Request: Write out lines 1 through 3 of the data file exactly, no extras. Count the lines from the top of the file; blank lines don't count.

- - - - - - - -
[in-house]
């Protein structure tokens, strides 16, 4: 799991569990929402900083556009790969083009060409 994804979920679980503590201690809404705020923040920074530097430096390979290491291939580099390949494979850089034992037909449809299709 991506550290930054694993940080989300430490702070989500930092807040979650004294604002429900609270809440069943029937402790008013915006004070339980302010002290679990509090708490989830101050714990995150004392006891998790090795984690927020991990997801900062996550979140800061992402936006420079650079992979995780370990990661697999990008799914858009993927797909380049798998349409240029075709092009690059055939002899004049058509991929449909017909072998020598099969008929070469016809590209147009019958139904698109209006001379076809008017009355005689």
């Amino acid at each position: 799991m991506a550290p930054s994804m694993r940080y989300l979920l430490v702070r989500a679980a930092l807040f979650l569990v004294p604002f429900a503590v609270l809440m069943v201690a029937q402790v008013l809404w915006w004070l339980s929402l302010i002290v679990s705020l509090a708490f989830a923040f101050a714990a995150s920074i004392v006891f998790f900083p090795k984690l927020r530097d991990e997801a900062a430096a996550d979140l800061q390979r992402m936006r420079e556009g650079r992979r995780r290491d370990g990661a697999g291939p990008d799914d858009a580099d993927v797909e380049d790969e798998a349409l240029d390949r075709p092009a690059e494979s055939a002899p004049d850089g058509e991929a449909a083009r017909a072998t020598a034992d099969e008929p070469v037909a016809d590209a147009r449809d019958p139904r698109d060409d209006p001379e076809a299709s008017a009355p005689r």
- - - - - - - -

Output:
[in-house]
């Protein structure tokens, strides 16, 4: 799991569990929402900083556009790969083009060409 994804979920679980503590201690809404705020923040920074530097430096390979290491291939580099390949494979850089034992037909449809299709 991506550290930054694993940080989300430490702070989500930092807040979650004294604002429900609270809440069943029937402790008013915006004070339980302010002290679990509090708490989830101050714990995150004392006891998790090795984690927020991990997801900062996550979140800061992402936006420079650079992979995780370990990661697999990008799914858009993927797909380049798998349409240029075709092009690059055939002899004049058509991929449909017909072998020598099969008929070469016809590209147009019958139904698109209006001379076809008017009355005689």
């Amino acid at each position: 799991m991506a550290p930054s994804m694993r940080y989300l979920l430490v702070r989500a679980a930092l807040f979650l569990v004294p604002f429900a503590v609270l809440m069943v201690a029937q402790v008013l809404w915006w004070l339980s929402l302010i002290v679990s705020l509090a708490f989830a923040f101050a714990a995150s920074i004392v006891f998790f900083p090795k984690l927020r530097d991990e997801a900062a430096a996550d979140l800061q390979r992402m936006r420079e556009g650079r992979r995780r290491d370990g990661a697999g291939p990008d799914d858009a580099d993927v797909e380049d790969e798998a349409l240029d390949r075709p092009a690059e494979s055939a002899p004049d850089g058509e991929a449909a083009r017909a072998t020598a034992d099969e008929p070469v037909a016809d590209a147009r449809d019958p139904r698109d060409d209006p001379e076809a299709s008017a009355p005689r």